the dosage form from the stomach to the upper part of the small
intestine, which may be considered as the gastric retention time
of the dosage form
50/59
Limitations
Floating system
•

They require a sufficiently high level of fluids in the stomach
for the drug delivery buoyancy, to float therein and to work
efficiently.

Drugs which are well absorbed along the entire GI tract and
which undergoes significant first- pass metabolism, may not be
desirable candidates for GRDDS since the slow gastric
emptying may lead to reduced systemic bioavailability.

.
51/59











Drugs
Unstable in Stomach / Acidic pH
Very Low Soluble / insoluble
Causes irritation
Adhesive
High Turn Over Rate of MUCUS LAYER
Thick Mucus Layer
Presence of Soluble Mucin
Swelling
Exit before Swells – Slow Swelling Rate
Capable to Resist House Keeper Waves
52/59
Recent work



Formulation and Evaluation of an Oral Floating
Tablet of Cephalexin
Indian J.Pharm. Educ. Res. 44(3), Jul-Sep, 2010
Development and Evaluation of Rosiglitazone
Maleate Floating Tablets using Natural Gums
International Journal of PharmTech Research JulySept 2010
Development of Floating Drug Delivery System with
Biphasic Release for Verapamil Hydrochloride: In vitro
and In Vivo EvaluationJournal of Pharmaceutical Science and
Technology Vol. 2 (11), 2010,361-367
53/59

Formulation and Evaluation of Effervescent
Floating Tablet of Famotidine
International Journal of PharmTech Research
July-Sept 2009

Formulation and Evaluation of Glipizide FloatingBioadhesive Tablets
Vol.53, n. 5: pp.1073-1085, September-October 2010
54/59
Brand Name
Drug (dose)
Company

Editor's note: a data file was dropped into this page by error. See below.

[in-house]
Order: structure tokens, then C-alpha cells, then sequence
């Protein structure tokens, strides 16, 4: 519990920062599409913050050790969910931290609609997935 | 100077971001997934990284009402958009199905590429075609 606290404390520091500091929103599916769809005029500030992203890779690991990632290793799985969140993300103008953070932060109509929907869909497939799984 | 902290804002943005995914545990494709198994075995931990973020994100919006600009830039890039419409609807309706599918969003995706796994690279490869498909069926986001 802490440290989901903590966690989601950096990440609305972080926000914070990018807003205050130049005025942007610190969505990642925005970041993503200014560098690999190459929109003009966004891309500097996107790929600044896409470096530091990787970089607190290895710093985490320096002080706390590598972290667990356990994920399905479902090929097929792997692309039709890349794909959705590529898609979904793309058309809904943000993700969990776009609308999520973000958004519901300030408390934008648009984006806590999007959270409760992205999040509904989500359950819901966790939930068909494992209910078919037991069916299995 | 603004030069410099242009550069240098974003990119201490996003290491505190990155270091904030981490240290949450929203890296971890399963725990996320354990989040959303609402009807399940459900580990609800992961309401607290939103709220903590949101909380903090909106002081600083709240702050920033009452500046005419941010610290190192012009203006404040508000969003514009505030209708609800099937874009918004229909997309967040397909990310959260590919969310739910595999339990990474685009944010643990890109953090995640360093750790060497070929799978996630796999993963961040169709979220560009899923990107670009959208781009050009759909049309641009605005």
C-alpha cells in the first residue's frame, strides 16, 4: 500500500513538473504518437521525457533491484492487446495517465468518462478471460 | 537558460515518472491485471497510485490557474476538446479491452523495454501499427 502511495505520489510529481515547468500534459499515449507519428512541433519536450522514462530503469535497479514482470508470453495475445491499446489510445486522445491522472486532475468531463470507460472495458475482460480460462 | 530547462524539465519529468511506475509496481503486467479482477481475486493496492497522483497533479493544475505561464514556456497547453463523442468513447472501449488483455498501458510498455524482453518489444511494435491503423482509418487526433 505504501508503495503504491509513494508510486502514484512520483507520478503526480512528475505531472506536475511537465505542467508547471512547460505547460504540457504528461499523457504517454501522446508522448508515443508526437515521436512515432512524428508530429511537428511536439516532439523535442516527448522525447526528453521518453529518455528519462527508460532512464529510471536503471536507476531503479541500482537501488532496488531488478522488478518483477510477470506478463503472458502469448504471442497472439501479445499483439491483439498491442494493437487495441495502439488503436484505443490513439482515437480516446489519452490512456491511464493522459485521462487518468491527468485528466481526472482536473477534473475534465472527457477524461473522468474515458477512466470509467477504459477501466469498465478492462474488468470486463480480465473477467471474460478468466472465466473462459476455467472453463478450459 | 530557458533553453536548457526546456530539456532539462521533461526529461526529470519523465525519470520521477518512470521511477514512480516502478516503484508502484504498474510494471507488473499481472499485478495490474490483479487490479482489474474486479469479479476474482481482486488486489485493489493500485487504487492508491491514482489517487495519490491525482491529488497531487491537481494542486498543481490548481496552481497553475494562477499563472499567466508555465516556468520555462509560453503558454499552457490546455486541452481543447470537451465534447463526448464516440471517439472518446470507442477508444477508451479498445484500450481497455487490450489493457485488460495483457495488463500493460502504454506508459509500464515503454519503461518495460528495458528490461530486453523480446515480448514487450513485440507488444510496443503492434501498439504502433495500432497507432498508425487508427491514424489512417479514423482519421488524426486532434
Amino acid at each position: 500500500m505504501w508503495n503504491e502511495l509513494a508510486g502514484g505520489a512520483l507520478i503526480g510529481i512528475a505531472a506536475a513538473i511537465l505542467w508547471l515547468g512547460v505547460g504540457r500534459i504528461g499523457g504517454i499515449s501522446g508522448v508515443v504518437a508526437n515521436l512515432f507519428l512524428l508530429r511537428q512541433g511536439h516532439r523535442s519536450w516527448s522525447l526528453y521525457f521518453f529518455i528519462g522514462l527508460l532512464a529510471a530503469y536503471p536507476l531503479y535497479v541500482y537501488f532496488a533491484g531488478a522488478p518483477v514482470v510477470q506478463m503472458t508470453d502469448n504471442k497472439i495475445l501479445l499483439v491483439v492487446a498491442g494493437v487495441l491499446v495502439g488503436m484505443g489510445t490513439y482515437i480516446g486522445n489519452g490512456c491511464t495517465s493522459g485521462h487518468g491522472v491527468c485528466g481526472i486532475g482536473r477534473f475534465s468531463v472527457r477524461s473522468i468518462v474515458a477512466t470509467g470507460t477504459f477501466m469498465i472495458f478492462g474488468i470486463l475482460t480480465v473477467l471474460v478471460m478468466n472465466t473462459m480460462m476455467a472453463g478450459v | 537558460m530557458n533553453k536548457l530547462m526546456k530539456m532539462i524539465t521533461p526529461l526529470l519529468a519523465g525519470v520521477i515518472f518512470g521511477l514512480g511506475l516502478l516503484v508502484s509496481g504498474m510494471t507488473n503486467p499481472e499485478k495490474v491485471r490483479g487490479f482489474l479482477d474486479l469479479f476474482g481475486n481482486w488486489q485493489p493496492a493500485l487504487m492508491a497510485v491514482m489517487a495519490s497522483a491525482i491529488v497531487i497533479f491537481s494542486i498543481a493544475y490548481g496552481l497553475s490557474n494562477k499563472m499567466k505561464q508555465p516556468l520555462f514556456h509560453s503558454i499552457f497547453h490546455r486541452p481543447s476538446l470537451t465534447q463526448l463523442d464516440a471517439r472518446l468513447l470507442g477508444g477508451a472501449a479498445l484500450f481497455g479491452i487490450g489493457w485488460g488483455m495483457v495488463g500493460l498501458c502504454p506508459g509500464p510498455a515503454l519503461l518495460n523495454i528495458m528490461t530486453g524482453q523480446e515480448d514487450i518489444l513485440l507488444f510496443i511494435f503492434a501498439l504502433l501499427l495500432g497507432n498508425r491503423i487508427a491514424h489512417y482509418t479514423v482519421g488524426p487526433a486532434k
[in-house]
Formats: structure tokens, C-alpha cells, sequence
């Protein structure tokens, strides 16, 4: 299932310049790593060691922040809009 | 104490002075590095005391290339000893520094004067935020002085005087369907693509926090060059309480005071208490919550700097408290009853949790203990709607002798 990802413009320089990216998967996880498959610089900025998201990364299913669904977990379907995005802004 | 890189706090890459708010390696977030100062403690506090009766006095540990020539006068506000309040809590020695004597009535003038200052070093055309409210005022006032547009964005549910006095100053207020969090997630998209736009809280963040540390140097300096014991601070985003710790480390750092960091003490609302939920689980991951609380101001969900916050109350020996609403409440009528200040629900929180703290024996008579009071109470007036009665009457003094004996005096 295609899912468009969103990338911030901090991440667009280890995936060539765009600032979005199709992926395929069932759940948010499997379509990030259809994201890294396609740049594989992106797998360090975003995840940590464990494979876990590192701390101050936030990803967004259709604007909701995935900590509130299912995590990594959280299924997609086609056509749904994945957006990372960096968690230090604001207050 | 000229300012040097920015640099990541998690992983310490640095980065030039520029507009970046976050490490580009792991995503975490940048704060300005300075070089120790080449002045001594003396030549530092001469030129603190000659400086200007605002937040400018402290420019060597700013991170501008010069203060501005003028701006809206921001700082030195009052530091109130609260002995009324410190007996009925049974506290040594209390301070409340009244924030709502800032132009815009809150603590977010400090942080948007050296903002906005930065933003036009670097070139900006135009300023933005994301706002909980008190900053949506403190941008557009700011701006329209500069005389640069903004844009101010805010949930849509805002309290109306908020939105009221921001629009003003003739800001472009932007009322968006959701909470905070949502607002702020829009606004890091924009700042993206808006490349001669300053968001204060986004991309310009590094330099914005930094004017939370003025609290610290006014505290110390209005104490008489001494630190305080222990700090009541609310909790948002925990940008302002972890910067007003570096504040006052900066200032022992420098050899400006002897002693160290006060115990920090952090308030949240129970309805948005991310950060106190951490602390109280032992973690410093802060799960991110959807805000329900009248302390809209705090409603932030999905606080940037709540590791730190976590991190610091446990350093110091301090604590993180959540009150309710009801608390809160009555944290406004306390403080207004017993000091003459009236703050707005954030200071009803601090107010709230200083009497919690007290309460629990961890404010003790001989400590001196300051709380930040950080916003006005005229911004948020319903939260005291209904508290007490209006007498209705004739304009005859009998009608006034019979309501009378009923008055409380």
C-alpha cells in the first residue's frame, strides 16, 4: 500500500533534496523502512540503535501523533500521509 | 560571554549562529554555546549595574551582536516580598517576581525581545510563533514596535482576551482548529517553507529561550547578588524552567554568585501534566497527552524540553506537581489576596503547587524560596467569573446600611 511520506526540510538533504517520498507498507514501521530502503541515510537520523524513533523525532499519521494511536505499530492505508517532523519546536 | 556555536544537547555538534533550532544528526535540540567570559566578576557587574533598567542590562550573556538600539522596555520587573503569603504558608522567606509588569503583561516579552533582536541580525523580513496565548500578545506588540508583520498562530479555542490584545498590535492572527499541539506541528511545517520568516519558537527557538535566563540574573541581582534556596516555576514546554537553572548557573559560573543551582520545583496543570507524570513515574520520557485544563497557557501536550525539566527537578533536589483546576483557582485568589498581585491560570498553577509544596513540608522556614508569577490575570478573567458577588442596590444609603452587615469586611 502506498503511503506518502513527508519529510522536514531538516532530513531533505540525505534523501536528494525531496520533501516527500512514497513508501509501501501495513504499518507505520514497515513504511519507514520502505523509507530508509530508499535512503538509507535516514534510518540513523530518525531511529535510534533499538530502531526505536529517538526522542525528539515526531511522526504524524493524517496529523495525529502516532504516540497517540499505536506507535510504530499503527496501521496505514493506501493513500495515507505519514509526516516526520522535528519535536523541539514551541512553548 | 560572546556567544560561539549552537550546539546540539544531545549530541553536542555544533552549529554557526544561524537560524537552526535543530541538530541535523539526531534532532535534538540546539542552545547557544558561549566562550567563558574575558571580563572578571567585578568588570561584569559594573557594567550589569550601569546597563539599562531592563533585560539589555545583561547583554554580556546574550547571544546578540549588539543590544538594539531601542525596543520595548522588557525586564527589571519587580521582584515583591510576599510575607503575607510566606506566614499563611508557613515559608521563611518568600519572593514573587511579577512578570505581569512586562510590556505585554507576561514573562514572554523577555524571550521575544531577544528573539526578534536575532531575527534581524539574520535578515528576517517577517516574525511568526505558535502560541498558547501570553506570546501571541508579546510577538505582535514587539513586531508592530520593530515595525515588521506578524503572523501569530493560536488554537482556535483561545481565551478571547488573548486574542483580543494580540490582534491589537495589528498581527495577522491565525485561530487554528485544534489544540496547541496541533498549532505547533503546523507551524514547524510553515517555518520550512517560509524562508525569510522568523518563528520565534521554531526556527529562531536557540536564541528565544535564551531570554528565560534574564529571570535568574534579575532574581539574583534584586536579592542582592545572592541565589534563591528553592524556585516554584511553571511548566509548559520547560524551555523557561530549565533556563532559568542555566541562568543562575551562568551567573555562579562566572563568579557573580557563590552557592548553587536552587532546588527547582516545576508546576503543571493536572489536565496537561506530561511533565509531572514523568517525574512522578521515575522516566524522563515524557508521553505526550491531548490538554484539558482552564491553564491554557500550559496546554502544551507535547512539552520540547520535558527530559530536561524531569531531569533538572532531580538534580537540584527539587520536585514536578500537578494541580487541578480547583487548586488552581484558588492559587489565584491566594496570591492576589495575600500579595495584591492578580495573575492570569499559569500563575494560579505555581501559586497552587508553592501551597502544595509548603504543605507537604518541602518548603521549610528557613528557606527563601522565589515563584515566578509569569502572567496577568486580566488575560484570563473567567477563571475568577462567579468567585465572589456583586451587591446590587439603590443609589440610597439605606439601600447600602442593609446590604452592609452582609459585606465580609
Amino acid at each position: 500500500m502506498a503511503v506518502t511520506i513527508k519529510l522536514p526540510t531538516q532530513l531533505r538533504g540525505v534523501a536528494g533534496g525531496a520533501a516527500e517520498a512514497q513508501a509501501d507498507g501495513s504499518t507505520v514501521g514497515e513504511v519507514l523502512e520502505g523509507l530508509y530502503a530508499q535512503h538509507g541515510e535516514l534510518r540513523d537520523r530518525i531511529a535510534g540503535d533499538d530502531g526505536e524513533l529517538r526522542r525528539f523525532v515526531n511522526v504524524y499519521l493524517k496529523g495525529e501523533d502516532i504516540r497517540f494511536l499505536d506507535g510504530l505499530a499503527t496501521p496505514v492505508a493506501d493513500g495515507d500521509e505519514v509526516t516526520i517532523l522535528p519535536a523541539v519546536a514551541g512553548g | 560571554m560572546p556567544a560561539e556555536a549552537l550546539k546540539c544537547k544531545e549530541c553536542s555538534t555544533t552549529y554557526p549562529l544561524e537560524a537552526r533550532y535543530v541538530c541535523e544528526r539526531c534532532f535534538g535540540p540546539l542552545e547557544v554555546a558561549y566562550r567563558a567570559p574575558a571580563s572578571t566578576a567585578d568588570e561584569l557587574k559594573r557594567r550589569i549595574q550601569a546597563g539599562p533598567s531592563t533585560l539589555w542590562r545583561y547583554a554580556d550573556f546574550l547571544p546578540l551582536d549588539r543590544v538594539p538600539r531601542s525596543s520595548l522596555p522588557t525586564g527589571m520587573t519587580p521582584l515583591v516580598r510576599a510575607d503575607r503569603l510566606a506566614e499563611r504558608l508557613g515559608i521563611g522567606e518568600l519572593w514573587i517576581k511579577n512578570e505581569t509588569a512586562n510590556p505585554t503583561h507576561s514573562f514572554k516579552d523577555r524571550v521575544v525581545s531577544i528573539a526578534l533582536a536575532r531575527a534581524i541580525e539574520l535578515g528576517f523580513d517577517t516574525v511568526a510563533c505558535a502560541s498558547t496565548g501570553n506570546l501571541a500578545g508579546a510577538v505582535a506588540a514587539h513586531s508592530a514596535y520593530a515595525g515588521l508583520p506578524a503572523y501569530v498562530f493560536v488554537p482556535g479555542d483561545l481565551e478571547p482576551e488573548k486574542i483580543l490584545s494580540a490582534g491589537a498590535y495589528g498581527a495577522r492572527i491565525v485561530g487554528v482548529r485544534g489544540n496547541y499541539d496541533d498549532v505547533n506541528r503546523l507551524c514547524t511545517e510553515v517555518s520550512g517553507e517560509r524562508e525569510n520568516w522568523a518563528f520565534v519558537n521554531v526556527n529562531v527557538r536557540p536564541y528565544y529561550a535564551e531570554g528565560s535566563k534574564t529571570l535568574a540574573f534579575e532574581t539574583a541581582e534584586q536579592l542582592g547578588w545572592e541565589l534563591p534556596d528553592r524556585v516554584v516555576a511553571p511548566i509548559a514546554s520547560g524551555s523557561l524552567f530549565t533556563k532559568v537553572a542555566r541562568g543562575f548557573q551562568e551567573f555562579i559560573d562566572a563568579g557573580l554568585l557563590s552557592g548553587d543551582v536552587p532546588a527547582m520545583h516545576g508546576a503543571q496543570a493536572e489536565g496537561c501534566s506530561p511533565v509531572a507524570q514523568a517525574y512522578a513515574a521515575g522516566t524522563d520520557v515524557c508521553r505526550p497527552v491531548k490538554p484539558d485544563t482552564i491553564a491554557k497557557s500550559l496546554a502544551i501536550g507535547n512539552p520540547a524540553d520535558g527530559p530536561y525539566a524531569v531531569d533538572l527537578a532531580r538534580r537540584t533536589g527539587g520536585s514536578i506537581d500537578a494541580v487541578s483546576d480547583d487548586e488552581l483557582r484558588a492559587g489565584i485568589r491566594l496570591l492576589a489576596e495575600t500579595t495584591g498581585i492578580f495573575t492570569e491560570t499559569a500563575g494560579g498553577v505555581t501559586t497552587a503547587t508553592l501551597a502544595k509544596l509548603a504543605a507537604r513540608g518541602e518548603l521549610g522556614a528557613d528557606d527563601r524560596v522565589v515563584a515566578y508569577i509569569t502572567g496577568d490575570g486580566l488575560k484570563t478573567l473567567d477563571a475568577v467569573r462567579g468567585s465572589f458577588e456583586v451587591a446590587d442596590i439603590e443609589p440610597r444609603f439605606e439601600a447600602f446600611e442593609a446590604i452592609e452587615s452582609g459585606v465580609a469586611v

Madopar®
Levodopa (100 mg),
Benserazide (25 mg)
Roche, USA
Valrelease®
Diazepam (15 mg)
Hoffman LaRoche,
USA
Liquid Gaviscon®
Al(OH)3 + MgCO3
GlaxoSmithKlein,
India
Topalkan® Liquid
Al – Mg antacid
Pierre Fabre Drug,
France
Almagate
Flotcoat®
Al – Mg antacid
Conviron®
Ferrous sulfate
Ranbaxy, India
Cifran OD®
Ciprofloxacin (1 g)
Ranbaxy, India
Cytotec®
Misoprostal (100/200 g)
Pharmacia, USA
55/59
S.No
Type of formulation
Patent no
. Ref
1
Gastro retentive dosage form
U.S-7,413,752
Devane et al.,
2008.
2
Multiple unit floating dosage
form
European patent
(EP) 10697
Vanderbist et al.,
2007
3
Bilayer tablet
EP-002445
Lohray et al.,
2004
4
Floating Tablet
U.S-66,352279
Kolter et al.,
2003.
5
3-layer tablet
U.S-5780057
Conte et al.,
1998
6
Floating capsules
U.S-4126672
Sheth et al., 1978
7
Foams (or) hollow bodies
U.S-5626876
Muller et al.,
1997
56/59
REFERENCES
•
•
•
•
•
Bardonnet PL, Faivre V, Pugh WJ, Piffaretti JC, Falson F.
Gatroretentive dosage forms: Overview and special case of
Helicobacter pylori. J Control Release. 2006;111:1-18.
Ecyclopedia of Pharmaceutical Technology.
Hari Vardhan Reddy L and Murthy RSR. Floating Dosage
Systems in Drug Delivery. Critical Revises in Therapeutic Drug
Carrier Systems. 2002;19(6):553-585.
Julan UD. Floating Drug Delivery Dystem: An Approach to
Gastroretension. Latest Reviews. 2007;5(1).
Shweta A, Javed A, Alka A, Roop K, and Sanjula B. Floating drug
delivery systems: a review. AAPS PharmSciTech. 2005;6 (3)
Article 47.
57/59
•
•
•
•
Rouge N, Buri P, Doelker E. Drug absorption sites in the
gastrointestinal tract and dosage forms for site specific
delivery. Int J Pharm. 1996; 136:117-139.
Wilson C.G, Washington N., Physiological Pharmaceutics:
Biological Barriers to Drug Absorption, Horwood Ellis,
Chichester, 1989; 47-70.
Groning R, Heun G. Oral dosage forms with controlled
gastrointestinal transit. Drug Dev Ind Pharm. 1984; 10: 527539.
Deshpande A.A., Shah N.H., Rhodes C.T., Malick W.,
Development of a novel controlled release system for gastric
retention, Pharm. Res. 1997; 14: 815-819.
58/59
59/59
Fly UP